In recent weeks I have created and published two WordPress plugins, my first but certainly not last additions to the plugins library.
This is a WordPress plugin that stops the use of a bad passwords, including those in the Have I Been Pwned? breached password database.
This plugin sets a default minimum password length of 10 characters, to ensure that passwords are suitably long that they are hard to guess. However, it does not insist on any complexity rules, such as digits and special characters, as length is the most important thing when making a password hard to guess.
This plugin uses Troy Hunt’s Pwned Passwords API in order to check a user’s potential password against a corpus of breached passwords.
The password itself is never sent to any third party, only a partial hash is sent. This means that the password entered will always be private.
As an added bonus, this plugin also upgrades the hashing algorithm used when storing your password in the database. This is a secure one-way hash created using the Bcrypt algorithm.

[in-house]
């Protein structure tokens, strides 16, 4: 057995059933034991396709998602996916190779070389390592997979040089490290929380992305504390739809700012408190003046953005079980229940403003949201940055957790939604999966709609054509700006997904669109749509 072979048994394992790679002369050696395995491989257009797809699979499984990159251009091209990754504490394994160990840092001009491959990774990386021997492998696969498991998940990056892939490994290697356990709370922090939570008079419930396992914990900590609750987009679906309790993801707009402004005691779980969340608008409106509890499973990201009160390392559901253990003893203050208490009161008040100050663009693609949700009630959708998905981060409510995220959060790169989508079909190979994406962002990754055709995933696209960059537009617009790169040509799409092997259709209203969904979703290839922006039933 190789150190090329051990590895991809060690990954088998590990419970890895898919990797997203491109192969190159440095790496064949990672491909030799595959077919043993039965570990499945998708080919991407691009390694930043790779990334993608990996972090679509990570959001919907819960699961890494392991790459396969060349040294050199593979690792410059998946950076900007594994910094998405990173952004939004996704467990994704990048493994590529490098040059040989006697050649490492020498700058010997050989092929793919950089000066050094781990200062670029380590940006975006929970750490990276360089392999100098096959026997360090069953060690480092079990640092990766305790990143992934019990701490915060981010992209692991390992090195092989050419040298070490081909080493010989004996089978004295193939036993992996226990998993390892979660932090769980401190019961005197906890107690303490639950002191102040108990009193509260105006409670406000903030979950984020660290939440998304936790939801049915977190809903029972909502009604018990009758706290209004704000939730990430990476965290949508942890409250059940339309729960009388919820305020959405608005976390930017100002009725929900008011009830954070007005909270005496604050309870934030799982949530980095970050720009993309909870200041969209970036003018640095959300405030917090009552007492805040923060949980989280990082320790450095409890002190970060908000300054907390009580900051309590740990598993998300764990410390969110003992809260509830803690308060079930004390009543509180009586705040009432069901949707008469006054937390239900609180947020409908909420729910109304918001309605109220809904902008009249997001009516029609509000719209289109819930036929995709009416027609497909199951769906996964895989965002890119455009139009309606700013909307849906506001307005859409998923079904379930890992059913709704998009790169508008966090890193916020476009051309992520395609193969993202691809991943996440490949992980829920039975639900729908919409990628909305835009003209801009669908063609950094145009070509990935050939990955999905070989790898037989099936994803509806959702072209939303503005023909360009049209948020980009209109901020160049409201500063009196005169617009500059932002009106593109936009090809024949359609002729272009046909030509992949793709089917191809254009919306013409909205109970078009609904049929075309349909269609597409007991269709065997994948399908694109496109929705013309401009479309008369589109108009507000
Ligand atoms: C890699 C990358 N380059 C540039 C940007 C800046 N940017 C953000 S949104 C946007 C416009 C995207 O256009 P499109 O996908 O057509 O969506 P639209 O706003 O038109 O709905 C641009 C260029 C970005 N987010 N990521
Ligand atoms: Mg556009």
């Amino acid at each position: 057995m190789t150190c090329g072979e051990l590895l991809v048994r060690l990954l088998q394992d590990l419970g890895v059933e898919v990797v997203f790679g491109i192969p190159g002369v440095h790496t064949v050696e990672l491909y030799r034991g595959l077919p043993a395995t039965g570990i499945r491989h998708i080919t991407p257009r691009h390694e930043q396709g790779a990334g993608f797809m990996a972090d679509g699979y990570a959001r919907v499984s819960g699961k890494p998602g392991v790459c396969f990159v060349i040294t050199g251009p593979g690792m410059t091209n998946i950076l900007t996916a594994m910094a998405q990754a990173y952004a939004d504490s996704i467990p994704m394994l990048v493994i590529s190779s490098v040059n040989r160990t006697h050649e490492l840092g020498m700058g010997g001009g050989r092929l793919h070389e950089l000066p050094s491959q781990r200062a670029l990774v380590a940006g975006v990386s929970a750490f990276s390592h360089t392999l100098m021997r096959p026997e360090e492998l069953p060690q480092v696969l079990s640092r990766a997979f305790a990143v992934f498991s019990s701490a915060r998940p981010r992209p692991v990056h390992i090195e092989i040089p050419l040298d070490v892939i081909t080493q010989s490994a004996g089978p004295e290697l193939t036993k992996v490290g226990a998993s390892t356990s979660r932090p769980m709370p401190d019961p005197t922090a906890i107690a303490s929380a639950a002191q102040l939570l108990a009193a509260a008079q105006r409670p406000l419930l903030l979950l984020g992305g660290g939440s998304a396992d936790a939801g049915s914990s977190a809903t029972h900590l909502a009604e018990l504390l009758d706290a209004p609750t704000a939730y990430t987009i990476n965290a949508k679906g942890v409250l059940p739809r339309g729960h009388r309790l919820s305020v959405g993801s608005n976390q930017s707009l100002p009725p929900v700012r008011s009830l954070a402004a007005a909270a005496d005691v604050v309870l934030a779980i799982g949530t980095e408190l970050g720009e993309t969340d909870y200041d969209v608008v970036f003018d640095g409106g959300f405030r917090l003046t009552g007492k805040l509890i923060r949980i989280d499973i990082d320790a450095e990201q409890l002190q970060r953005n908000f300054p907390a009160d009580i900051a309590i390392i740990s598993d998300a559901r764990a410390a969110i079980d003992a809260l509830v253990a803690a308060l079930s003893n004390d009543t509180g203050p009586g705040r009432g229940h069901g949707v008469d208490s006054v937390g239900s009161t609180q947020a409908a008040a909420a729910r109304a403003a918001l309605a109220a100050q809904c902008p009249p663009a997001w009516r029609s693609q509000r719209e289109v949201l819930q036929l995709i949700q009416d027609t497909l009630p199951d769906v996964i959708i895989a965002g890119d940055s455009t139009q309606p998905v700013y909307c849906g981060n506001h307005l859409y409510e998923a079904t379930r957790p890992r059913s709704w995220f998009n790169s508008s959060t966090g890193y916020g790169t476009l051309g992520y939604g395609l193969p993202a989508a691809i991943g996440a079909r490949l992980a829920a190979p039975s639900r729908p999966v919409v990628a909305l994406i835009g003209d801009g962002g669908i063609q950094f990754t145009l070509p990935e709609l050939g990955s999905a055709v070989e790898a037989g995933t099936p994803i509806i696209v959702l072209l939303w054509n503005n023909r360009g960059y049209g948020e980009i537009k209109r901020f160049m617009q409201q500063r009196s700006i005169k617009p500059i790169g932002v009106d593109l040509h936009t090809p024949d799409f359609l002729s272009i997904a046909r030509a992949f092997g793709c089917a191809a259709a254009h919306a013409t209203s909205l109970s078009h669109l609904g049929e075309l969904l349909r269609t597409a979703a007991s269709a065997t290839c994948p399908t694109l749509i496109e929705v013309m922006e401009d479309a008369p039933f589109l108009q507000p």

Improve the security of your website by easily setting HTTP response headers to enable browser protection.
This plugin does not make any changes to your server configuration, such as the .htaccess file, but instead sends the headers as part of the WordPress page response. The reason for this is that many of them are not valid for assets such as stylesheets and images, but are sent anyway if the server configuration method is used.
Unlike many security plugins, these headers are also sent for your admin panel, where security is arguably the most important.
Headers that can be set include…
I have a third plugin in the works at the moment, designed at detecting unexpected changes to the content of your website. More on this in the coming weeks!